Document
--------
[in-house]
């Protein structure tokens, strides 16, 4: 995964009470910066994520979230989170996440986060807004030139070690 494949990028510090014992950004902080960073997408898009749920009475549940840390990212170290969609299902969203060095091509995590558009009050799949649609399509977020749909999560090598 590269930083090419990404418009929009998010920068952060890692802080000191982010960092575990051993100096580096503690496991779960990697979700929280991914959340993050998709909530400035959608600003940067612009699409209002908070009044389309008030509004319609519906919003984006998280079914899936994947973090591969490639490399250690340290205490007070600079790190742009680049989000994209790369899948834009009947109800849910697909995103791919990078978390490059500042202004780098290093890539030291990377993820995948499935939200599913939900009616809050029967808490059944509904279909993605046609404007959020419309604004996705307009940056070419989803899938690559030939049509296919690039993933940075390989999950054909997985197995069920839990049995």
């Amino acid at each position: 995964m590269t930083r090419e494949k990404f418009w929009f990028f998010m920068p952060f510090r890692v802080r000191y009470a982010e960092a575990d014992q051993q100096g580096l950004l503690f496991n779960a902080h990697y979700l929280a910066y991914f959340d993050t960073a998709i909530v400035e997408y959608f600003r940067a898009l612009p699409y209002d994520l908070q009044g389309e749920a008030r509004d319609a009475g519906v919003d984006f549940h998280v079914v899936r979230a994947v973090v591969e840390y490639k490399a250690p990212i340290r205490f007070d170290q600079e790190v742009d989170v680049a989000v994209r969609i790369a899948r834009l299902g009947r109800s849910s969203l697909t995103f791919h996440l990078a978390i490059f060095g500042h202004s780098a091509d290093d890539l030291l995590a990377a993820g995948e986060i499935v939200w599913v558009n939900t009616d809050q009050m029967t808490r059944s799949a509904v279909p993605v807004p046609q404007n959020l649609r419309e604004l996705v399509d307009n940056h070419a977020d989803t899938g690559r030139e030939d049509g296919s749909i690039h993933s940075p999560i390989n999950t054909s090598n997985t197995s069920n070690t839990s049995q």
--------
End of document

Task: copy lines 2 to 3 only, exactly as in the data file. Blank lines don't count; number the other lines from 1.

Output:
């Protein structure tokens, strides 16, 4: 995964009470910066994520979230989170996440986060807004030139070690 494949990028510090014992950004902080960073997408898009749920009475549940840390990212170290969609299902969203060095091509995590558009009050799949649609399509977020749909999560090598 590269930083090419990404418009929009998010920068952060890692802080000191982010960092575990051993100096580096503690496991779960990697979700929280991914959340993050998709909530400035959608600003940067612009699409209002908070009044389309008030509004319609519906919003984006998280079914899936994947973090591969490639490399250690340290205490007070600079790190742009680049989000994209790369899948834009009947109800849910697909995103791919990078978390490059500042202004780098290093890539030291990377993820995948499935939200599913939900009616809050029967808490059944509904279909993605046609404007959020419309604004996705307009940056070419989803899938690559030939049509296919690039993933940075390989999950054909997985197995069920839990049995």
């Amino acid at each position: 995964m590269t930083r090419e494949k990404f418009w929009f990028f998010m920068p952060f510090r890692v802080r000191y009470a982010e960092a575990d014992q051993q100096g580096l950004l503690f496991n779960a902080h990697y979700l929280a910066y991914f959340d993050t960073a998709i909530v400035e997408y959608f600003r940067a898009l612009p699409y209002d994520l908070q009044g389309e749920a008030r509004d319609a009475g519906v919003d984006f549940h998280v079914v899936r979230a994947v973090v591969e840390y490639k490399a250690p990212i340290r205490f007070d170290q600079e790190v742009d989170v680049a989000v994209r969609i790369a899948r834009l299902g009947r109800s849910s969203l697909t995103f791919h996440l990078a978390i490059f060095g500042h202004s780098a091509d290093d890539l030291l995590a990377a993820g995948e986060i499935v939200w599913v558009n939900t009616d809050q009050m029967t808490r059944s799949a509904v279909p993605v807004p046609q404007n959020l649609r419309e604004l996705v399509d307009n940056h070419a977020d989803t899938g690559r030139e030939d049509g296919s749909i690039h993933s940075p999560i390989n999950t054909s090598n997985t197995s069920n070690t839990s049995q």